PHOENIX -- The Court of Appeals won't stop the state from continuing to fund a controversial voucher program, at least not now.
In a brief order Tuesday, the judges rejected a request by foes of what are called "empowerment scholarship accounts' to block continued payments while the legality of the program is litigated.
The judges gave no reason for their ruling. But they said it does not necessarily presage that they will conclude that the vouchers are constitutional.
Tuesday's order comes the same day the state House voted to further expand eligibility for the program to those in kindergarten. Now a student is eligible only if he or she had previously attended a public school.
It also expands aid for students who previously attended charter schools.
Potentially more significant, it follows implementation last month of more far-reaching expansion that potentially opens the program, which now serves just 302 students, to tens of thousands more.
Attorney Donald Peters, who is representing the Arizona Education Association and others who sued, said he sought the funding delay on behalf of those students who might find themselves out of luck in the middle of the school year if the appellate court decides the funding plan is illegal.
The 2011 law requires the state treasurer to set up a special account that parents of students with special needs could tap to pay tuition and fees for their children at private or parochial schools. The aid is equal to 90 percent of what the state would otherwise pay in state aid to send that child to a public school.
That figure depends on everything from grade level to the child's needs. Legislative staffers put the scholarships at anywhere from $1,700 to as high as $26,000.
The AEA sued, contending the plan violates a constitutional provision which specifically bars state aid to private and parochial schools. They also cited another constitutional section precluding the use of public money for religious worship, exercise or instruction.
When a trial judge rejected the challenge, foes sought relief at the Court of Appeals.
Last year, though, lawmakers voted to expand the program to make it available to any student in a school rated D or F by the state for academic achievement. State officials said there are about 90,000 youngsters in D-rated schools -- none has yet scored an F -- all of whom would be eligible.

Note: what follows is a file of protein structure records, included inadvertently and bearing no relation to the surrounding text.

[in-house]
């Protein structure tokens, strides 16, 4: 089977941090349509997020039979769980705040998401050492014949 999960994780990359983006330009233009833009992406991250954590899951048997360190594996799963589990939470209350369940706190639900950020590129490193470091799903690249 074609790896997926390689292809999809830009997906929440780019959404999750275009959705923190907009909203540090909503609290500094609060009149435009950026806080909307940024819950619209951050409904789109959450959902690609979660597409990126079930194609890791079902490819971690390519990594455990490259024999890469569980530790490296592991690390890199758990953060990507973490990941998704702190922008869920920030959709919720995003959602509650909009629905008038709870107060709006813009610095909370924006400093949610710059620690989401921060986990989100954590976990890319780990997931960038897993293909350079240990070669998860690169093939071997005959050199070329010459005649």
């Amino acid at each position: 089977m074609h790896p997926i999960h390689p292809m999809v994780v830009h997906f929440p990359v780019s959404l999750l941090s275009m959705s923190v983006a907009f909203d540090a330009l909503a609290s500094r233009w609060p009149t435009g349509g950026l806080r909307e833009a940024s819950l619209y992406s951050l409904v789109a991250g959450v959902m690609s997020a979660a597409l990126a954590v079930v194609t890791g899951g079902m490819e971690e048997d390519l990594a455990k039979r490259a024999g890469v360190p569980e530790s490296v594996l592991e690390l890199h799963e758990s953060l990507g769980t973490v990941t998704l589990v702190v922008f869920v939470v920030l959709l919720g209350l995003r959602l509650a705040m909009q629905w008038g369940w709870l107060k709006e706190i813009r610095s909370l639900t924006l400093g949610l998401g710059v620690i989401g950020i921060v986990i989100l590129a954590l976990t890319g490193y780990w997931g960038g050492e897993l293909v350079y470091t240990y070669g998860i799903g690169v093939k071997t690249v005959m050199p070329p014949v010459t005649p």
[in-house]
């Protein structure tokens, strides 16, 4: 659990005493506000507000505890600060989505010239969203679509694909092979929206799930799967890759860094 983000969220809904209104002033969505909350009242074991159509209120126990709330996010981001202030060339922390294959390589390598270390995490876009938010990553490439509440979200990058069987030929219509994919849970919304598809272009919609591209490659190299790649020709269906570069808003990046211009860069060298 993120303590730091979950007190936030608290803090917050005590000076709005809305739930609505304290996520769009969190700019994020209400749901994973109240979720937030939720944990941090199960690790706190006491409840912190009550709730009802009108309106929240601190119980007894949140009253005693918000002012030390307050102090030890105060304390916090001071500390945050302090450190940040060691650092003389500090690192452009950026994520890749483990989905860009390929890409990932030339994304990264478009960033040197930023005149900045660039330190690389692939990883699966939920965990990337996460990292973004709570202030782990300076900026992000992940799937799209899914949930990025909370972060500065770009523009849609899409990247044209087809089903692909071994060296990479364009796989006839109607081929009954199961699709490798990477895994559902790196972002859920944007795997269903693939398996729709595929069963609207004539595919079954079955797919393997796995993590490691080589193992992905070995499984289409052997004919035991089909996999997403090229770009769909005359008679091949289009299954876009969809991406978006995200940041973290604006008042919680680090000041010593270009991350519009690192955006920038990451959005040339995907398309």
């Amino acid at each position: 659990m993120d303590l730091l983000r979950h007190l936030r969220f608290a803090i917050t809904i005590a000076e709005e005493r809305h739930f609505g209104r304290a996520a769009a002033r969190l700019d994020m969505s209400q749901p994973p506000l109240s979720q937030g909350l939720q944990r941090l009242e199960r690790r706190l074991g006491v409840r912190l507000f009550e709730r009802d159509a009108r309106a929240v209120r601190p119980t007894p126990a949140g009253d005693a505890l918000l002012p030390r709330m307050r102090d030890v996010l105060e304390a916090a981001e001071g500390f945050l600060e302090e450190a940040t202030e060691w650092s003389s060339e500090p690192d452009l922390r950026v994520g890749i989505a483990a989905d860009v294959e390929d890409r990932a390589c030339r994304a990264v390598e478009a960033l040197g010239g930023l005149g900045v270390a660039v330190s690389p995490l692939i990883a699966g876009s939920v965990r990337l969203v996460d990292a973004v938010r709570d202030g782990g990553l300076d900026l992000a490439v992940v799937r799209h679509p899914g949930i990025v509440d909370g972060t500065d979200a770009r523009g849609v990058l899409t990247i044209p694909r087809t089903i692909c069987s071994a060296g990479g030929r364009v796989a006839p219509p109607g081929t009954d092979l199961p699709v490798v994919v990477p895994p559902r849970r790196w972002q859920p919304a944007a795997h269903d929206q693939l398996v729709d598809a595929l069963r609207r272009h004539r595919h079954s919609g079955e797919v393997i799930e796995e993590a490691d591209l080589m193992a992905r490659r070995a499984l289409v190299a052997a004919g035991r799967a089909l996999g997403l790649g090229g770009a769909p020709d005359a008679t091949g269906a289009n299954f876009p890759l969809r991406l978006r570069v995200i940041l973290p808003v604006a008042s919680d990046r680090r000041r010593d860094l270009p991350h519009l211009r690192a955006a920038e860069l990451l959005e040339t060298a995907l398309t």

The Department of Education says it is still counting applications but knows of at least 1,200 applicants as of a month ago. That compares with 302 children receiving the special aid last school year.
"They may have all these people starting to rely on these scholarships, only to find in the middle of the (school) year the court finds it's unconstitutional,' Peters said.
"Then they've switched schools once and they're going to have to switch again if the funding for their new school is withdrawn,' he explained. "Nobody, whatever their view of education, thinks that frequently changing schools is good for any kid.'
The appellate court gave no indication when it ultimately will rule on the legality the program. And whichever side loses is virtually certain to take the issue to the state Supreme Court.
Posted: Saturday, June 8, 2013
Article comment by:
We've Got A Failure To Communicate!
1. AEA teachers union only want more taxpayers money to enrich their cushy feathered-beds. (this statement only seems to be true)
2. Also the taxpayers want excellent choice of education for their children and not fork out one penny for said education. (this statement only seems to be true)
3. No constitutional provision exist that only gov (fed, state, local) shall be the provider of choice of education/training for our children. (this is a true statement)
4. Gov (fed, state, local) is not only out of money but are mindlessly squandering tax and borrowed monies. (this statement, factually is true...sad)
5. Vouchers are constitutional if we apply the equal treatment clause of the US Constitution. For example 100% voucher system for all 100% of citizen students (1-12) given a voucher via their parents. The parent make a choice of education/training (which is their prior-right) via home and/or private and/or public schooling. (this statement is true and can be done)
5. We could continue with other points of views, statements,...,etc.
We can communicate with each other and decide on a pragmatic path for our children...lets face it, they are the country's future.
Thanks and Good Luck,
Frank Henry firstname.lastname@example.org
Posted: Friday, June 7, 2013
Article comment by:
@ Attorney Donald Peters
RE: "Nobody, whatever their view of education, thinks that frequently changing schools is good for any kid.'
Poppycock! Anyone who has grown up in the military knows frequently changing schools can be a very valuable addition to kids' education.
It depends a lot on whether their parents see it as an exciting opportunity to expand horizons and handle change, or worry about the adverse effects of same.
It also depends on how their teachers handle kids with different points of view and, in this case, whether AZ public school teachers would be inclined to gloat if "empowerment scholarship" students were forced to return. For instance, stateside dependents during the Vietnam Conflict had a lot harder time in school than did those during the Korean Conflict.